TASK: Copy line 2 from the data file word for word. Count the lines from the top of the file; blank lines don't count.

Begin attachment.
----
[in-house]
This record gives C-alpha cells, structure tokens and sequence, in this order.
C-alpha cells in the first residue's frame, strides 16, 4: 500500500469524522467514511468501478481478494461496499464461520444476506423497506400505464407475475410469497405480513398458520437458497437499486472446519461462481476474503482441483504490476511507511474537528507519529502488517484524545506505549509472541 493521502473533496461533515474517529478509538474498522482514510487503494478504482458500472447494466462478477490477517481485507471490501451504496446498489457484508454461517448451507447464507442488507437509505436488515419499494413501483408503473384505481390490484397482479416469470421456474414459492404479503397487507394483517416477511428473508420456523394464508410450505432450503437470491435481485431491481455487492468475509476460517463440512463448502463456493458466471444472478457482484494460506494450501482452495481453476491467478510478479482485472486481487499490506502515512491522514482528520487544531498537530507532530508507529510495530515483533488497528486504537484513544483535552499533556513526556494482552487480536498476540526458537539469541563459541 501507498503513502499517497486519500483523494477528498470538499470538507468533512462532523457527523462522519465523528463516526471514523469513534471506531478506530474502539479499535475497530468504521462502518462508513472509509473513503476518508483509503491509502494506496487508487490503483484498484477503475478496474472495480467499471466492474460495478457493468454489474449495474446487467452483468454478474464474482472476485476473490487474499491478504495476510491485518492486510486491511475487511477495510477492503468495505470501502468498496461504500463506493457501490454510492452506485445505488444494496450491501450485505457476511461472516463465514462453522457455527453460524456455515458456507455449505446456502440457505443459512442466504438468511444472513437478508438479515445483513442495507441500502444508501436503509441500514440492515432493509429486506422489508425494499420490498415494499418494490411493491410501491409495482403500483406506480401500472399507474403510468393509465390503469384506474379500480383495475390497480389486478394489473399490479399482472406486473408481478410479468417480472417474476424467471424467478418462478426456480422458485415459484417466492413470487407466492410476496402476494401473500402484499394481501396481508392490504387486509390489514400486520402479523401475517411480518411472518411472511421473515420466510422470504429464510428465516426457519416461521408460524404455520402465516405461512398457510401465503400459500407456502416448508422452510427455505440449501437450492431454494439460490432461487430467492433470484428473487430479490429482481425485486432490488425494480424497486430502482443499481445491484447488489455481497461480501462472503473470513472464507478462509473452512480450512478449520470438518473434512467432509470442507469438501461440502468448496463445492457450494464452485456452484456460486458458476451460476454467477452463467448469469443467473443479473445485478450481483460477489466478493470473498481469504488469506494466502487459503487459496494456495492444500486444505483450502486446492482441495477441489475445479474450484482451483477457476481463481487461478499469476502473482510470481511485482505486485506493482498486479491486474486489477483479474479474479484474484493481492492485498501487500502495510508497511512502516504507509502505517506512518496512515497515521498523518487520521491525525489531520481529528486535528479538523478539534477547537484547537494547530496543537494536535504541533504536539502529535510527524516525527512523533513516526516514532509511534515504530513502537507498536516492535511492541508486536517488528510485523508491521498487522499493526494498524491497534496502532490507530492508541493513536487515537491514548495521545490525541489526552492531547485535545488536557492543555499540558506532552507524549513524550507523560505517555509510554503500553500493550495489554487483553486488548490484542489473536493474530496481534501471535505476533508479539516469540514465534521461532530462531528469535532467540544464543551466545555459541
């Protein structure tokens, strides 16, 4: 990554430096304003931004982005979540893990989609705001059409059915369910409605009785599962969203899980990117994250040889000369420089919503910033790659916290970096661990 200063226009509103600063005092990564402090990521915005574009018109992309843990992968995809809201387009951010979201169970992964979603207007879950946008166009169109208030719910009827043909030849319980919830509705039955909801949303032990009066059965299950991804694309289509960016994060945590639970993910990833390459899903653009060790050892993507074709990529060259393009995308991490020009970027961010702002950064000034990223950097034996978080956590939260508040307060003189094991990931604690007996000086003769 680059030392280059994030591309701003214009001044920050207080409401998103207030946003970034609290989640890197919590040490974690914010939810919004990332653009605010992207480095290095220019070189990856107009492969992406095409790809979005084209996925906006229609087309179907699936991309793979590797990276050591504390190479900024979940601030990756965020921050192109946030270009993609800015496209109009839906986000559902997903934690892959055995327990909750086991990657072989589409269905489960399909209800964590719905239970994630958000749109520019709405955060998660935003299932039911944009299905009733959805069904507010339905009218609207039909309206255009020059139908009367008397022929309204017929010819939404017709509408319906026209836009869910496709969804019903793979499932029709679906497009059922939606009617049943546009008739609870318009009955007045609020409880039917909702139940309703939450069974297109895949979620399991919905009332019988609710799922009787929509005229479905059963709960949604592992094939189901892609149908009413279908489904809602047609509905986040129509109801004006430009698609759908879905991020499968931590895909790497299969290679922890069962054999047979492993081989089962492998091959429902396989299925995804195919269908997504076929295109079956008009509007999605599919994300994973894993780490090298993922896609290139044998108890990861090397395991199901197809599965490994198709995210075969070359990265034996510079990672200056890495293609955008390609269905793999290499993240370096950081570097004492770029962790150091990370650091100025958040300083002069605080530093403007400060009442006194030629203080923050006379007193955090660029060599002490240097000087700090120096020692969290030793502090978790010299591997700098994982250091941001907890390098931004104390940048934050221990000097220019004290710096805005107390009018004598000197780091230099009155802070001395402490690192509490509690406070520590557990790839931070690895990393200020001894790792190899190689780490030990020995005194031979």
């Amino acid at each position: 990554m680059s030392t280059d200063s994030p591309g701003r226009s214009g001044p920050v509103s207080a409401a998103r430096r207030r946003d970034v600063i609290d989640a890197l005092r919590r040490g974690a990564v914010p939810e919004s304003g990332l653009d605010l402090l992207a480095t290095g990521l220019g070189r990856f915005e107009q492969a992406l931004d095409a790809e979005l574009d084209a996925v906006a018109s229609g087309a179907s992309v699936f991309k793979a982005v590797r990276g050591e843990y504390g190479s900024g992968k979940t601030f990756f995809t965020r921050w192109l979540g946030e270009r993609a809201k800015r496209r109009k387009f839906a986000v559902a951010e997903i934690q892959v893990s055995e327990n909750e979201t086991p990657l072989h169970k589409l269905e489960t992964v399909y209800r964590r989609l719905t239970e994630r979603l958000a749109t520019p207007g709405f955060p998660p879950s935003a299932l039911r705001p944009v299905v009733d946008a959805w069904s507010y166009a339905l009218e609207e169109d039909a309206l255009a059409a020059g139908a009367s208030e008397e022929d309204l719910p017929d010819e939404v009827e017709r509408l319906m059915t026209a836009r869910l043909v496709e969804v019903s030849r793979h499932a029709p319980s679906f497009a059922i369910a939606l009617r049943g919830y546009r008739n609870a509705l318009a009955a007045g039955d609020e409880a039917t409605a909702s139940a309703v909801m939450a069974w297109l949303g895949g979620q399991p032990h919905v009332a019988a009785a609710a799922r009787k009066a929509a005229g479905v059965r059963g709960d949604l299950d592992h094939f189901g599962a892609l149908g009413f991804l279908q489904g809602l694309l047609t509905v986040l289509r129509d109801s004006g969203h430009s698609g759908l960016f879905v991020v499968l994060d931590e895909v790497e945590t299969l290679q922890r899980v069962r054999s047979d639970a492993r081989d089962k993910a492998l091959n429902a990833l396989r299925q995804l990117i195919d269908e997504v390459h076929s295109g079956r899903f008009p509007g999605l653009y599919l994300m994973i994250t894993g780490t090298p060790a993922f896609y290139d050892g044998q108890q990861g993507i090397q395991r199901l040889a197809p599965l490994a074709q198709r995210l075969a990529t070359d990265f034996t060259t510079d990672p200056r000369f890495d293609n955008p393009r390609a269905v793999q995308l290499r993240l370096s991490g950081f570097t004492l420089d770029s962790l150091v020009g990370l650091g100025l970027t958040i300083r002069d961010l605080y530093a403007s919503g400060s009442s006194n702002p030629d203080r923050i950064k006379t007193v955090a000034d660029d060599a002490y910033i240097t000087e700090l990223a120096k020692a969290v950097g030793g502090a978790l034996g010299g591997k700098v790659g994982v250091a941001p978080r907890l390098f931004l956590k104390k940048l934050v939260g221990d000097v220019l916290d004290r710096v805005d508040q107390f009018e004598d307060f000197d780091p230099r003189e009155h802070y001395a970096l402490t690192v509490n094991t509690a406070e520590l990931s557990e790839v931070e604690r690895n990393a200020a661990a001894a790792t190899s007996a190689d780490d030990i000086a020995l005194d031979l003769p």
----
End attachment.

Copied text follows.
This record gives C-alpha cells, structure tokens and sequence, in this order.